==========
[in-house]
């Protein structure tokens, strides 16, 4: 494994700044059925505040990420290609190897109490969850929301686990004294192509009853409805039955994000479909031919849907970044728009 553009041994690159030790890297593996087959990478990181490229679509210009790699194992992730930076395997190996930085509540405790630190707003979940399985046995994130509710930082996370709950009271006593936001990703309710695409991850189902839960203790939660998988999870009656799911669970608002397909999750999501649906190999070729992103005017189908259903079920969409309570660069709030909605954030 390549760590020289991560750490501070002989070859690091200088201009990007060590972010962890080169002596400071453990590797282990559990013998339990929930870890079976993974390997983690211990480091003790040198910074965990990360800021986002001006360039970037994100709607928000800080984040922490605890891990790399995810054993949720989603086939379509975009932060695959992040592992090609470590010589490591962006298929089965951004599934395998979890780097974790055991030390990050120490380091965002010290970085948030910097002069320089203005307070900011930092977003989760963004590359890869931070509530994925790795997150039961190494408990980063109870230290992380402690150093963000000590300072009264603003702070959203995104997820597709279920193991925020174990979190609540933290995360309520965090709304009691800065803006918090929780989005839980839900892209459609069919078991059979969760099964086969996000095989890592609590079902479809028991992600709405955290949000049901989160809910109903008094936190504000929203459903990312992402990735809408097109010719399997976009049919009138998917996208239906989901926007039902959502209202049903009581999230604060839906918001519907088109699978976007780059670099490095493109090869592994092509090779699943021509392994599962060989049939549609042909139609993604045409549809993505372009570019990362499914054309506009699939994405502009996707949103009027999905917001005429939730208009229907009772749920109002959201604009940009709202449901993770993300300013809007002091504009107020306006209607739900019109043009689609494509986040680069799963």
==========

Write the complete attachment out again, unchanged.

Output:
[in-house]
């Protein structure tokens, strides 16, 4: 494994700044059925505040990420290609190897109490969850929301686990004294192509009853409805039955994000479909031919849907970044728009 553009041994690159030790890297593996087959990478990181490229679509210009790699194992992730930076395997190996930085509540405790630190707003979940399985046995994130509710930082996370709950009271006593936001990703309710695409991850189902839960203790939660998988999870009656799911669970608002397909999750999501649906190999070729992103005017189908259903079920969409309570660069709030909605954030 390549760590020289991560750490501070002989070859690091200088201009990007060590972010962890080169002596400071453990590797282990559990013998339990929930870890079976993974390997983690211990480091003790040198910074965990990360800021986002001006360039970037994100709607928000800080984040922490605890891990790399995810054993949720989603086939379509975009932060695959992040592992090609470590010589490591962006298929089965951004599934395998979890780097974790055991030390990050120490380091965002010290970085948030910097002069320089203005307070900011930092977003989760963004590359890869931070509530994925790795997150039961190494408990980063109870230290992380402690150093963000000590300072009264603003702070959203995104997820597709279920193991925020174990979190609540933290995360309520965090709304009691800065803006918090929780989005839980839900892209459609069919078991059979969760099964086969996000095989890592609590079902479809028991992600709405955290949000049901989160809910109903008094936190504000929203459903990312992402990735809408097109010719399997976009049919009138998917996208239906989901926007039902959502209202049903009581999230604060839906918001519907088109699978976007780059670099490095493109090869592994092509090779699943021509392994599962060989049939549609042909139609993604045409549809993505372009570019990362499914054309506009699939994405502009996707949103009027999905917001005429939730208009229907009772749920109002959201604009940009709202449901993770993300300013809007002091504009107020306006209607739900019109043009689609494509986040680069799963």